Tuesday’s fresh blanket of snow propelled this month into fourth place on the list of all-time snowiest months in the Twin Cities. That high ranking takes a little of the sting out of all the shoveling, snowblowing and spinouts. It feels like quite an achievement; after all, snowfall data in the Twin Cities go back to the winter of 1884-85.
That makes this the fourth-snowiest winter month out of the 808 since records began (counting November through April as winter months). But just how rare is that? Making a few assumptions and doing a little bit of math, we can find an answer:
This month had less than a one-half-of-1-percent chance of landing in the top-four snowiest, and we should only expect one more month like it in the next 38 years.
We’ll start by finding the probability of winding up at number 1 on the all-time snowiest month list, which would mean supplanting November 1991, of Halloween blizzard fame. Here’s a problem that might seem unrelated: Suppose you have one red slip of paper, and 807 blue slips. Someone places these slips randomly in 808 boxes, lined up in a row. What’s the probability that the one red slip winds up in the last box?
This question is quite similar to asking for the likelihood of breaking the all-time snowiest month record this month, in our 808th winter month of data. Consider this mathematical insight: when the future and the past have no effect on each other, there’s no reason to think of them as being different. Some amount of snow fell in winter months past, and some amount has fallen this month. We can think of them all as numbers chosen at random — and chosen at the same time, then randomly assigned to a year.
Returning to our slips of paper: Each one has written on it one of the 808 randomly chosen numbers. One of these numbers will be larger than the rest; that’s the slip that we color red. Our boxes have the labels of each of the 808 winter months in years since November 1884-85, with the February 2019 box being last.
To find the probability of the red slip being in that last box, we employ the classic method of probability theory: Count the number of “good” outcomes (the ones we’re interested in) and divide by the total number of possible outcomes. The red slip could wind up in any one of 808 boxes, giving 808 possible outcomes, but only one of those is the “good” outcome of the red slip being in the last box. That gives a probability of 1/808.
Now let’s turn to finding the probability of this month finishing in the top four, rather than breaking the record. Now there are more good outcomes to count, and more total possible outcomes, but when we divide them we get 4/808, or less than one-half of 1 percent.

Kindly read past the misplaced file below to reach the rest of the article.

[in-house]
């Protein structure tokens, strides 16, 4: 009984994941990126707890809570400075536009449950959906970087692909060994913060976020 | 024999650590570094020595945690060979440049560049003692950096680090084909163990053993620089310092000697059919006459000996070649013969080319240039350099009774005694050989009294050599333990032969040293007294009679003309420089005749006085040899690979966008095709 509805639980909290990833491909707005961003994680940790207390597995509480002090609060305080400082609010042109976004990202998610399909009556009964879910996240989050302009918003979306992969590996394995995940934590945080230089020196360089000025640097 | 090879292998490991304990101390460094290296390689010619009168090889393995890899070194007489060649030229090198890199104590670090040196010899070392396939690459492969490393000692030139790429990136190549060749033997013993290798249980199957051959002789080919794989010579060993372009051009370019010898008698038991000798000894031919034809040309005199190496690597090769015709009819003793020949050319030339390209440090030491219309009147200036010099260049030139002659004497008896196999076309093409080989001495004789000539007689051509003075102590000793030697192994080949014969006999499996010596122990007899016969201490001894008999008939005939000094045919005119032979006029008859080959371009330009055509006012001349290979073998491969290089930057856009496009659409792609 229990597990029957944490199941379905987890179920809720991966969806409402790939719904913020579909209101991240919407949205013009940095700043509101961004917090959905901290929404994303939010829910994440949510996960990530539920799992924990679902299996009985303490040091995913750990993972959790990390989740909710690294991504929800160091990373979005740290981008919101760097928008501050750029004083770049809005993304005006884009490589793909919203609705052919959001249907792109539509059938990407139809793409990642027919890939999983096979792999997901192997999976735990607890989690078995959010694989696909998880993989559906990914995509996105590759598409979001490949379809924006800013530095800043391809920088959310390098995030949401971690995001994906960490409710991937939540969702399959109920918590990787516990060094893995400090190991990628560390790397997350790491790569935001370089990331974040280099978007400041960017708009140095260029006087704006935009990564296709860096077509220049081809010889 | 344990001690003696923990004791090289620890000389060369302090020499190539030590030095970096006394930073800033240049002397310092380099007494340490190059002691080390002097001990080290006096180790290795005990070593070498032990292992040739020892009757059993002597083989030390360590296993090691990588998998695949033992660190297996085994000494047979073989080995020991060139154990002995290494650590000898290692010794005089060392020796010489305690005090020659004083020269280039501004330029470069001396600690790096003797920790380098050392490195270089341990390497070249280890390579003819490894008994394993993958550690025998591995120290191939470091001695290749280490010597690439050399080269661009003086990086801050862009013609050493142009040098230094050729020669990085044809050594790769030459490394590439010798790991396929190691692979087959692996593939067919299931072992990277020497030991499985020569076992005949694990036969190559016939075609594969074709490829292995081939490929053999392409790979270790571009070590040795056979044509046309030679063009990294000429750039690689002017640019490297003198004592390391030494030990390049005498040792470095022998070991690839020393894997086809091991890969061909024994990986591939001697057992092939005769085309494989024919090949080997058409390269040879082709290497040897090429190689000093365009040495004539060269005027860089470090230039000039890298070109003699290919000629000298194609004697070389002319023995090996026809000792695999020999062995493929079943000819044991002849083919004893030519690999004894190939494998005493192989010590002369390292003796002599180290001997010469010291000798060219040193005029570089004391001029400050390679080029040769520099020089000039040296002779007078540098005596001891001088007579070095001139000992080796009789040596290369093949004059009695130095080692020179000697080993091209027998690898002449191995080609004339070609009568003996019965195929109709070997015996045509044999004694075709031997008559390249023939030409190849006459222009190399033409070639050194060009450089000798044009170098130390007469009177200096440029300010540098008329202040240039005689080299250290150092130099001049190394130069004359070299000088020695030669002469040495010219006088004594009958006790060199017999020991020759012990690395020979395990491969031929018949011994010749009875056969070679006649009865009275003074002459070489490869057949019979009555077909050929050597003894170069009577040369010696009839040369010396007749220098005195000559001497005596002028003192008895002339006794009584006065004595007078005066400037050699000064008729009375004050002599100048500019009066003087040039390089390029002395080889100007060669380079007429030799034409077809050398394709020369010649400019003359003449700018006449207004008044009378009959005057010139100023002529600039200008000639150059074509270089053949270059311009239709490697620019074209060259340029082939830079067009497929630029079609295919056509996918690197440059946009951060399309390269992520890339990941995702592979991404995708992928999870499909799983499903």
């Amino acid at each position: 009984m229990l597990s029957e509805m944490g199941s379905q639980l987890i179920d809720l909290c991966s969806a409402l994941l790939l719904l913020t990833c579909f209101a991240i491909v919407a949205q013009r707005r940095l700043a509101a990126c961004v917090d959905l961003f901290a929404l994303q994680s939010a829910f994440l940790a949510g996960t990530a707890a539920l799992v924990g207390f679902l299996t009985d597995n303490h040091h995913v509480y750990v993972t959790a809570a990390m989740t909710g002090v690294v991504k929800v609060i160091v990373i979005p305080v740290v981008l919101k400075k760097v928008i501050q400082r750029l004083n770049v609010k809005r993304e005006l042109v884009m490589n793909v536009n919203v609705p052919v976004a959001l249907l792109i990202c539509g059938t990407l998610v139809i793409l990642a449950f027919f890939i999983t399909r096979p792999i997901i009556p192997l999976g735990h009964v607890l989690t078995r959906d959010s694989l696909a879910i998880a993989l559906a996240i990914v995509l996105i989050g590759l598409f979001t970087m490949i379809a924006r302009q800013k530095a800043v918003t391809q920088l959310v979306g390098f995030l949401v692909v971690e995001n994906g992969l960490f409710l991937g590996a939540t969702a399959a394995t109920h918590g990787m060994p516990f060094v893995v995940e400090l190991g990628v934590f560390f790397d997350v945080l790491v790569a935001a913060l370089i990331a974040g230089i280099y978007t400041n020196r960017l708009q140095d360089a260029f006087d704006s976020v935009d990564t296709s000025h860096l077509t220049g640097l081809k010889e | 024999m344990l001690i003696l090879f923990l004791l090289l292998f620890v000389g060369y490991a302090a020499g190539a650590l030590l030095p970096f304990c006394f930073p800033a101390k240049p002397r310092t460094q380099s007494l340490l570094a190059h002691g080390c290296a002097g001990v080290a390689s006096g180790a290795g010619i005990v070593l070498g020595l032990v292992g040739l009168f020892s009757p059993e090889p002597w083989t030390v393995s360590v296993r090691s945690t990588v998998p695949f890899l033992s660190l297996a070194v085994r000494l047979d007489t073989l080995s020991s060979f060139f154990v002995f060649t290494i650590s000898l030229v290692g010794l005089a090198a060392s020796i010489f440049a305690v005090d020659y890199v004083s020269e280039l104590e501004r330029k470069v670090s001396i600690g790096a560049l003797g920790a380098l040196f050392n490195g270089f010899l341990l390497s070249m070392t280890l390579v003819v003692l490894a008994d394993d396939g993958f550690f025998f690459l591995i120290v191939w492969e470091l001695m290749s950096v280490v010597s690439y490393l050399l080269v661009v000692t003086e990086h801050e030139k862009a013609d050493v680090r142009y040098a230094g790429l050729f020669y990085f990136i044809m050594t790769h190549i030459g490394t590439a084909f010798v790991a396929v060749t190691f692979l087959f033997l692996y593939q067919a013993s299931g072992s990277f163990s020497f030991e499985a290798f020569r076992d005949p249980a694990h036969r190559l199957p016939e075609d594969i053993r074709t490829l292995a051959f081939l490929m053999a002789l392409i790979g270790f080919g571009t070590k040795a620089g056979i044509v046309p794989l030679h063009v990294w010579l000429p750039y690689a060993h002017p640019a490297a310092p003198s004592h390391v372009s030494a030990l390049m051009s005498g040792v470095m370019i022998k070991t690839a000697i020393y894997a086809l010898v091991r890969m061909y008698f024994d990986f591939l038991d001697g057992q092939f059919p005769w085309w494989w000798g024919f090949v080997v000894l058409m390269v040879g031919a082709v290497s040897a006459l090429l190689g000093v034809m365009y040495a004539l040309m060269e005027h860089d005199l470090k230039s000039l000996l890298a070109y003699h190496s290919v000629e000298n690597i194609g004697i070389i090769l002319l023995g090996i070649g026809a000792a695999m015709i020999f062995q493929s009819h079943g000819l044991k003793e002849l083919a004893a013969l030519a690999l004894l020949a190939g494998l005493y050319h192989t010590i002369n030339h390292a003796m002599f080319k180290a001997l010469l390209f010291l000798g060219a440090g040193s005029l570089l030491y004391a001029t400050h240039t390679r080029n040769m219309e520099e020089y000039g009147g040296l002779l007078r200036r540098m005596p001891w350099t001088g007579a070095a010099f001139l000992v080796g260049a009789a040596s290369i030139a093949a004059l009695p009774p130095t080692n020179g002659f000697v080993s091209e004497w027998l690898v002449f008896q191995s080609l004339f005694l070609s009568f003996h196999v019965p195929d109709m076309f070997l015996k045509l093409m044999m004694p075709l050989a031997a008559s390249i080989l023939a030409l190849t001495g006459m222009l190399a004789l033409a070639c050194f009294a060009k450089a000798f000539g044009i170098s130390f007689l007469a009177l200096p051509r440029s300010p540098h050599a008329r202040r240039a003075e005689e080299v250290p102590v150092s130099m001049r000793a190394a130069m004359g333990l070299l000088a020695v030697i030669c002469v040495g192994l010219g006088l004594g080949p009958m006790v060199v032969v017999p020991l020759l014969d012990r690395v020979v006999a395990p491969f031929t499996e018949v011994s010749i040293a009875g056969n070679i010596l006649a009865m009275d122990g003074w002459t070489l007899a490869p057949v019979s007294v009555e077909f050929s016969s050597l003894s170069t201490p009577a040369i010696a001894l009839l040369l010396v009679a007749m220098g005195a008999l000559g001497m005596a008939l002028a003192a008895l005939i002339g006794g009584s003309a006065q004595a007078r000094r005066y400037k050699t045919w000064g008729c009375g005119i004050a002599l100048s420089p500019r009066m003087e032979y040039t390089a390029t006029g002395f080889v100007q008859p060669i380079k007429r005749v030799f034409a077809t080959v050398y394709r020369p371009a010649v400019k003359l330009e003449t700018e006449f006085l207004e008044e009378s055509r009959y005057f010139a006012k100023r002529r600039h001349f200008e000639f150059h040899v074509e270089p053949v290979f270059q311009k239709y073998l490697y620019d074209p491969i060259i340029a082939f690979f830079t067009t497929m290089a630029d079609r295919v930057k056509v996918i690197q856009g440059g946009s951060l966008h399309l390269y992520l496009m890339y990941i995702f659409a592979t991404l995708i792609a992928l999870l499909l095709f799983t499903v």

Another way to quantify the unlikeliness is to ask how many new top-four snowfall months we should see, on average, in various future time frames. The mathematical concept of expected value captures this idea well. We can find the expected number after n months by adding the probabilities of a new top-four result for each month, up to the nth one.
March 2019 has a 4/809 probability of landing in the top four. April has a 4/810 probability, next November will have a 4/811 probability and so on. Adding the first 100 of these numbers, we find that on average we should see 0.47 top-four months in the next 100 winter months. In order to push this up to one new top-four month, we have to go out 230 winter months, or a little over 38 years.
If you’re curious about how far out we have to go to before we expect one new, all-time monthly snowfall record, the answer is 231.5 years.
What we’ve done here is build a mathematical model, which always requires making assumptions. One is that the snow total for each month isn’t affected by the totals from past months. We’ve also assumed that every winter month has an equal probability of finishing in the top 4, and that no two months have exactly the same snowfall total. The model we’ve constructed is simple, built directly from first principles; a richer model would take the observed data into account.
A last and most crucial assumption we’ve made is that, on average, the amount and distribution of snowfall has remained the same in each winter since 1884. However, there’s reason to believe that the changing climate has altered our snow patterns — probably making heavier snows more likely. It’s possible to build models that account for this complexity, too, but doing so requires far more sophisticated methods. Contact your local college statistics department for more information.
Rafe Jones, of Eagan, is an associate professor of mathematics at Carleton College.